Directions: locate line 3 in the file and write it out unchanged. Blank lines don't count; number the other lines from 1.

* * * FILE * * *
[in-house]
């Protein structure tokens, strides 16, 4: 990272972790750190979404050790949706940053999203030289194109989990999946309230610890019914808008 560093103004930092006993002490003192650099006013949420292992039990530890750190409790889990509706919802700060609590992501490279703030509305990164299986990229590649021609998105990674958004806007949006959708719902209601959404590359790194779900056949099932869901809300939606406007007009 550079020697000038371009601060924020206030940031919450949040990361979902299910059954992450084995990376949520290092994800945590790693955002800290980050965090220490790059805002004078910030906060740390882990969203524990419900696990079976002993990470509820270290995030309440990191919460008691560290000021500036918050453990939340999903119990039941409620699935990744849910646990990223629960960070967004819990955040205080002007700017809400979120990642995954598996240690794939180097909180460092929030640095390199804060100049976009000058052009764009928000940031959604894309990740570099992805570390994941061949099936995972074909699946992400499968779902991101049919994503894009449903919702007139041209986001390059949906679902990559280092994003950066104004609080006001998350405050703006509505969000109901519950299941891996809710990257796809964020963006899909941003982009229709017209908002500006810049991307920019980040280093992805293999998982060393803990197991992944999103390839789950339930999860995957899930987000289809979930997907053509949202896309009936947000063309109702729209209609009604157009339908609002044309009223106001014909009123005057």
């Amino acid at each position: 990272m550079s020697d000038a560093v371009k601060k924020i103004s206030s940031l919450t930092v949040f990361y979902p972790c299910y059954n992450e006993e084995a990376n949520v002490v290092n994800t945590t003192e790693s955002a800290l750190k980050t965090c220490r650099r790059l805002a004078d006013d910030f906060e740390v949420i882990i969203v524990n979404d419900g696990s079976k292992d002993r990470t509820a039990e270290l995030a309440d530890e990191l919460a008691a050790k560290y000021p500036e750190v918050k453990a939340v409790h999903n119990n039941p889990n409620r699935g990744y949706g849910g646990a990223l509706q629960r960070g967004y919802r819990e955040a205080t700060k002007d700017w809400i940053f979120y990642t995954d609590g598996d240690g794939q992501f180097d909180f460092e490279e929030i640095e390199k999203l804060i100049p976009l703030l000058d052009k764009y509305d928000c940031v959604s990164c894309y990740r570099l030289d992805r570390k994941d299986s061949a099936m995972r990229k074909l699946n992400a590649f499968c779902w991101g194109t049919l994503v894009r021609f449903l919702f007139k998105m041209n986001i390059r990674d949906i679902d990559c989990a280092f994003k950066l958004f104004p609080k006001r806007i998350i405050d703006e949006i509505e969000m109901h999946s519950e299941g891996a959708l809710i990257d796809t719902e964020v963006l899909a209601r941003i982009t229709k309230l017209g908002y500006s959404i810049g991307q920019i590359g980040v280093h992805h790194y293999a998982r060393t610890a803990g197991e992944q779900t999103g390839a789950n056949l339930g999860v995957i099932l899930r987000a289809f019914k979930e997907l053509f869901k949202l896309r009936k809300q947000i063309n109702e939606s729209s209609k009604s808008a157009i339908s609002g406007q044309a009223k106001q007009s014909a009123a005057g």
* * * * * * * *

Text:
């Amino acid at each position: 990272m550079s020697d000038a560093v371009k601060k924020i103004s206030s940031l919450t930092v949040f990361y979902p972790c299910y059954n992450e006993e084995a990376n949520v002490v290092n994800t945590t003192e790693s955002a800290l750190k980050t965090c220490r650099r790059l805002a004078d006013d910030f906060e740390v949420i882990i969203v524990n979404d419900g696990s079976k292992d002993r990470t509820a039990e270290l995030a309440d530890e990191l919460a008691a050790k560290y000021p500036e750190v918050k453990a939340v409790h999903n119990n039941p889990n409620r699935g990744y949706g849910g646990a990223l509706q629960r960070g967004y919802r819990e955040a205080t700060k002007d700017w809400i940053f979120y990642t995954d609590g598996d240690g794939q992501f180097d909180f460092e490279e929030i640095e390199k999203l804060i100049p976009l703030l000058d052009k764009y509305d928000c940031v959604s990164c894309y990740r570099l030289d992805r570390k994941d299986s061949a099936m995972r990229k074909l699946n992400a590649f499968c779902w991101g194109t049919l994503v894009r021609f449903l919702f007139k998105m041209n986001i390059r990674d949906i679902d990559c989990a280092f994003k950066l958004f104004p609080k006001r806007i998350i405050d703006e949006i509505e969000m109901h999946s519950e299941g891996a959708l809710i990257d796809t719902e964020v963006l899909a209601r941003i982009t229709k309230l017209g908002y500006s959404i810049g991307q920019i590359g980040v280093h992805h790194y293999a998982r060393t610890a803990g197991e992944q779900t999103g390839a789950n056949l339930g999860v995957i099932l899930r987000a289809f019914k979930e997907l053509f869901k949202l896309r009936k809300q947000i063309n109702e939606s729209s209609k009604s808008a157009i339908s609002g406007q044309a009223k106001q007009s014909a009123a005057g």